An ornate church building occupies the vast expanse of Red Square. This Orthodox Cathedral of Saint Basil dates back to the 16th century and the era of Ivan the Terribleruled from 1533 to 1584. It is the most famous symbol of medieval Russian church architecture. The cathedral has a rather unconventional look. It is thought that abundant domes and bright colours symbolize the New Jerusalem described in the Revelation to John as a heavenly city shining with precious stones. The cathedral’s design is unique, too: inside, the space is not fully integrated but is instead divided into nine churches and a bell interconnected by galleries built on a common foundation.
Despite its impressive size, Saint Basil’s Cathedral is not suitable for large-scale services, as each of its churches represents an isolated pillar-like structure with a small footprint.
During the Soviet era, the Cathedral was converted into a museum. Since 1991, it has been under joint supervision of the museum and the Russian Orthodox Church; worship services have been resumed and are now held on a weekly basis in Saint Basil’s ChurchRussian: Tserkov’ Vasiliya Blazhennogo or Церковь Василия Блаженного. Choir ensembles also occasionally perform Russian religious songs in the cathedral.
Originally, the cathedral was named the Cathedral of the Intercession of the Most Holy Theotokos on the MoatRussian: Sobor Pokrova Presvyatoy Bogoroditsy na Rvu or Собор Покрова Пресвятой Богородицы на Рву. Thus, St Basil’ Cathedral history starts in the mid-16th century, during the reign of Ivan the Terrible. The cathedral was built to honour the capture of Kazan, the capital of the powerful Khanate of Kazan. The victory was a remarkable military success for Rus’. Religious people never doubted that any battle could be won without God’s help and decided to express their gratitude to the Almighty by erecting a richly decorated church.
A wooden church was built on Red Square Moscow in 1553 in honour of the Intercession of the Most Holy Theotokos. The timing of its construction was not accidental as the final attack on Kazan began on that holy day. The wooden church was a temporary building, and the construction of a stone church was launched two years later. The architect behind St Basil’s Cathedral was named Barma Postnik.
st as in the wooden church, the altars of the stone church were dedicated to saints or holy days on which milestones of the military campaign fell. For instance, the defeat of the Tatar Prince Yapancha’s cavalry, one of the pivotal events in the Kazan Campaign, fell on the 30th of August — that’s how the Side Altar of Three Ecumenical Patriarchs of Constantinople appeared. The name of the Church of Saints Adrian and NataliaRussian: Tserkov’ svv. Adriana i Natalii or Церковь свв. Адриана и Наталии has a special history. Formerly, the church was dedicated to Saints Cyprian and Justina, on whose feast day Kazan was captured. However, a parishioner donated a large amount to the cathedral in the 18th century, asked to rededicate this altar to her patron saint Martyr Natalia of Nicomedia.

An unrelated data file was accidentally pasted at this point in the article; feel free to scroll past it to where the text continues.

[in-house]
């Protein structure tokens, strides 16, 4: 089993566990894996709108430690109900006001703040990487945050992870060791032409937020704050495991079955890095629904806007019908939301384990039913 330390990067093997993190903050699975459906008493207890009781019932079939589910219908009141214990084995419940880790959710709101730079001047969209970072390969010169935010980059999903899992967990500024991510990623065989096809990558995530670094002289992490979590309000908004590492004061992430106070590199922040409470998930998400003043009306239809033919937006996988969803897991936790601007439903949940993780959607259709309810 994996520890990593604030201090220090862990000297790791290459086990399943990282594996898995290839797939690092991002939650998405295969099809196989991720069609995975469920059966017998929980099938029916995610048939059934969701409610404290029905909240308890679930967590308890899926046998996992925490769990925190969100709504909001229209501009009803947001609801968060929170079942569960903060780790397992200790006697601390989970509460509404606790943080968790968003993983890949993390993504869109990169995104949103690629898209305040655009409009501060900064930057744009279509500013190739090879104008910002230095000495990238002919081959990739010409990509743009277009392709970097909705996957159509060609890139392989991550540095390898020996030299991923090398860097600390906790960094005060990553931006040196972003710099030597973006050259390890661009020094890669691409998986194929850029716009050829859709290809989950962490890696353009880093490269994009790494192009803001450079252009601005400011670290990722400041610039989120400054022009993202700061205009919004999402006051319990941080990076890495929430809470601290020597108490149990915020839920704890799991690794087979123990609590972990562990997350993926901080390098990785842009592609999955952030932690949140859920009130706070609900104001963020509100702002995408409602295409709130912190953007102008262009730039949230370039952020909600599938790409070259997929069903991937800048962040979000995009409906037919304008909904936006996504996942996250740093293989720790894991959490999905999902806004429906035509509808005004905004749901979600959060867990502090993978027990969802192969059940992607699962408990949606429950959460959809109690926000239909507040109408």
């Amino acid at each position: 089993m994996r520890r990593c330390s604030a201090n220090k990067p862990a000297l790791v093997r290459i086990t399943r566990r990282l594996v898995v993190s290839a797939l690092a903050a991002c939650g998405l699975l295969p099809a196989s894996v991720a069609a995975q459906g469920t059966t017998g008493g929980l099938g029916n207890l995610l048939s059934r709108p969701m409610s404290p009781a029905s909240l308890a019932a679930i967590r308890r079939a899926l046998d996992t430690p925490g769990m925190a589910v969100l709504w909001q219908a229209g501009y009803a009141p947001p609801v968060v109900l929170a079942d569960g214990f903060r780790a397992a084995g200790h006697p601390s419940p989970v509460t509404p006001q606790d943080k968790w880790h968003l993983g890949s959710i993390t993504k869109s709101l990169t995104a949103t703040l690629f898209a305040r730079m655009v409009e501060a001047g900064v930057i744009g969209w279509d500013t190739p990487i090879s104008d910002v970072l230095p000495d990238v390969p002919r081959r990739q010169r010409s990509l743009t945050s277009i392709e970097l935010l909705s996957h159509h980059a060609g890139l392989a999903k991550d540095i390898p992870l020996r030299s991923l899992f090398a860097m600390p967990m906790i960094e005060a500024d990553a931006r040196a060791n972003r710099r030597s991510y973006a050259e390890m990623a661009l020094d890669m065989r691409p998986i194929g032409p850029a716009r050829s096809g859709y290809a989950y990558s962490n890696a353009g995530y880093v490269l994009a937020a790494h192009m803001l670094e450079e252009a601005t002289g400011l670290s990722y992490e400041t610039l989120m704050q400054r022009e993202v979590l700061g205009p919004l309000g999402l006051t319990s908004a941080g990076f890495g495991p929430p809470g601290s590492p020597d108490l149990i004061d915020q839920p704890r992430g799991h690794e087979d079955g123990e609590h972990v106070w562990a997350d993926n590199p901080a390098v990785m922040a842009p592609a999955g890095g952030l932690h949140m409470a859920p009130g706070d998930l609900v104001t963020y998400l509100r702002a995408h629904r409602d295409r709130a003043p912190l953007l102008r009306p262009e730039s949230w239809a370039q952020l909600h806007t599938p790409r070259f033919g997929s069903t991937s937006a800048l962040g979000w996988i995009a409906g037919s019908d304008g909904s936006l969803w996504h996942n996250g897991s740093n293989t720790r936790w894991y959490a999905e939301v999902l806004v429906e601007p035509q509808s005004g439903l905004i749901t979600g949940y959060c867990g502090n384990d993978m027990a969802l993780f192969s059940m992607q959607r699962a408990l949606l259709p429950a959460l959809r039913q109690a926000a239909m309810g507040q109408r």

Those who lived at the time were astonished by the beauty of the cathedral. Legend holds that Ivan the Terrible even blinded the masters who had built the cathedral so that they could never reproduce the masterpiece. However, historians dismiss it as a myth as there is evidence that Barma Postnik was one of the architects who participated in restoring Kazan some years later.
The ARCHITECTURE AND DECORATIONS OF ST. BASIL’S CATHEDRAL
Although the cathedral in the Red Square consists of separate churches, the effect is still cohesive. In fact, it does not have a main façade and the cathedral is perceived as a single whole from all the sides. Its eleven domes (one crowning each of the main side altars, two above the Saint Basil’s Church, and one topping the bell tower) are arranged into one pyramidal composition with a 65-metre high tented roof of the Side Altar of IntercessionRussian: Pokrovsky pridel or Покровский придел in the center.
The cathedral of St. Basil is very ornate: red bricks with white-stone ornaments are enhanced by the green, blue and red palette of the domes. Yet all the shades are consistent in their hues, lending the cathedral façades harmonious beauty without making it look gaudy. The cathedral’s red walls dominate the white, a colour which is used only for decorative elements. At the same time, decorations are deliberately made flat so as not to degrade the monumental lines of the edifice.